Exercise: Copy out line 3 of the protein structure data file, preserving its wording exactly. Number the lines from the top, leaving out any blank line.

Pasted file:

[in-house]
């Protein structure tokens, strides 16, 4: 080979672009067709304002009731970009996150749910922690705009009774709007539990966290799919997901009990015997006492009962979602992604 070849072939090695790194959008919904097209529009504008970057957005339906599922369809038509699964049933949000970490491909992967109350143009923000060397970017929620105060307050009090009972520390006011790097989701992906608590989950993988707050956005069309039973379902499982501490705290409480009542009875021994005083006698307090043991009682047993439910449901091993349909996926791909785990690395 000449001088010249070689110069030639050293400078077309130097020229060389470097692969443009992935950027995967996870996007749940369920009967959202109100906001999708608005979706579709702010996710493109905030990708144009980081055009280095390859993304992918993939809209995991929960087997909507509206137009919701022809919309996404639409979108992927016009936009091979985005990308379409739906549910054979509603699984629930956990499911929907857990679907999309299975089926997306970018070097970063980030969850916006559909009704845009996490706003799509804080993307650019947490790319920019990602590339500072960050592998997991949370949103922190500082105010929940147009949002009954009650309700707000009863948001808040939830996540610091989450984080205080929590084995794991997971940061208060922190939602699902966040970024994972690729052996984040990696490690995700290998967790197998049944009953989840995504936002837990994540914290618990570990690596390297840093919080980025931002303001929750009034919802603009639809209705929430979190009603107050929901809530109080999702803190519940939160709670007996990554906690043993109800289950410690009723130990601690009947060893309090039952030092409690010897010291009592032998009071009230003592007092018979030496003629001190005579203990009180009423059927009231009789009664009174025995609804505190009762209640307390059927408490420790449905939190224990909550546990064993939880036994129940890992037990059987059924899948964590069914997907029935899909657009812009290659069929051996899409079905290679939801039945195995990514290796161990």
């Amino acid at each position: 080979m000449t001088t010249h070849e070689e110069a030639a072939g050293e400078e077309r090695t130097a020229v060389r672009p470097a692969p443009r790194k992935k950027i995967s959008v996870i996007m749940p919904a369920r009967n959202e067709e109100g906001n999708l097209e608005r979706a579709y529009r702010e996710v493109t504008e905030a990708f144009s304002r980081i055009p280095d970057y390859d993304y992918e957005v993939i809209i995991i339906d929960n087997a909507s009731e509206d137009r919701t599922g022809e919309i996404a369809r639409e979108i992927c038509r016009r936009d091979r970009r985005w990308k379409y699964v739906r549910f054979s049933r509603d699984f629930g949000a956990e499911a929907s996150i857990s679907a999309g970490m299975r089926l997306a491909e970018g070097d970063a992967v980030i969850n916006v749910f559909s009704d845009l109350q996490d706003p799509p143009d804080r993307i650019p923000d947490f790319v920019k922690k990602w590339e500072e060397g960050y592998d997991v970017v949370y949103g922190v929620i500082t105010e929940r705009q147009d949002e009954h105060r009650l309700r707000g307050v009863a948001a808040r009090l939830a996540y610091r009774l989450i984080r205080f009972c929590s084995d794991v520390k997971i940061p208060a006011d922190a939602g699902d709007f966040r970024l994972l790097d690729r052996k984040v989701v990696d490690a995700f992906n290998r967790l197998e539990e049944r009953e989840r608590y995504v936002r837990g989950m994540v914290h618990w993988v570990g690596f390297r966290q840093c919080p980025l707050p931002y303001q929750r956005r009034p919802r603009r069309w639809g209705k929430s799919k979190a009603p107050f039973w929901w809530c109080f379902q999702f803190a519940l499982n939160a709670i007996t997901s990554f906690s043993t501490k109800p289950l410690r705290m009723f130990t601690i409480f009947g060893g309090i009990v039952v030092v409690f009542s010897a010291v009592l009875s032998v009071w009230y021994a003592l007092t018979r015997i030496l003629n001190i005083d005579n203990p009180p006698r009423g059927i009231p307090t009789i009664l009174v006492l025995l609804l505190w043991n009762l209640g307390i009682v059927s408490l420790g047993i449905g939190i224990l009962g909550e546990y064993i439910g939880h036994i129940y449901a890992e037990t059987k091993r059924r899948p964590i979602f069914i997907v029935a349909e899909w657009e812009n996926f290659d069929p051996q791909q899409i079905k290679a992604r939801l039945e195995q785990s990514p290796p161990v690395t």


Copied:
């Amino acid at each position: 080979m000449t001088t010249h070849e070689e110069a030639a072939g050293e400078e077309r090695t130097a020229v060389r672009p470097a692969p443009r790194k992935k950027i995967s959008v996870i996007m749940p919904a369920r009967n959202e067709e109100g906001n999708l097209e608005r979706a579709y529009r702010e996710v493109t504008e905030a990708f144009s304002r980081i055009p280095d970057y390859d993304y992918e957005v993939i809209i995991i339906d929960n087997a909507s009731e509206d137009r919701t599922g022809e919309i996404a369809r639409e979108i992927c038509r016009r936009d091979r970009r985005w990308k379409y699964v739906r549910f054979s049933r509603d699984f629930g949000a956990e499911a929907s996150i857990s679907a999309g970490m299975r089926l997306a491909e970018g070097d970063a992967v980030i969850n916006v749910f559909s009704d845009l109350q996490d706003p799509p143009d804080r993307i650019p923000d947490f790319v920019k922690k990602w590339e500072e060397g960050y592998d997991v970017v949370y949103g922190v929620i500082t105010e929940r705009q147009d949002e009954h105060r009650l309700r707000g307050v009863a948001a808040r009090l939830a996540y610091r009774l989450i984080r205080f009972c929590s084995d794991v520390k997971i940061p208060a006011d922190a939602g699902d709007f966040r970024l994972l790097d690729r052996k984040v989701v990696d490690a995700f992906n290998r967790l197998e539990e049944r009953e989840r608590y995504v936002r837990g989950m994540v914290h618990w993988v570990g690596f390297r966290q840093c919080p980025l707050p931002y303001q929750r956005r009034p919802r603009r069309w639809g209705k929430s799919k979190a009603p107050f039973w929901w809530c109080f379902q999702f803190a519940l499982n939160a709670i007996t997901s990554f906690s043993t501490k109800p289950l410690r705290m009723f130990t601690i409480f009947g060893g309090i009990v039952v030092v409690f009542s010897a010291v009592l009875s032998v009071w009230y021994a003592l007092t018979r015997i030496l003629n001190i005083d005579n203990p009180p006698r009423g059927i009231p307090t009789i009664l009174v006492l025995l609804l505190w043991n009762l209640g307390i009682v059927s408490l420790g047993i449905g939190i224990l009962g909550e546990y064993i439910g939880h036994i129940y449901a890992e037990t059987k091993r059924r899948p964590i979602f069914i997907v029935a349909e899909w657009e812009n996926f290659d069929p051996q791909q899409i079905k290679a992604r939801l039945e195995q785990s990514p290796p161990v690395t």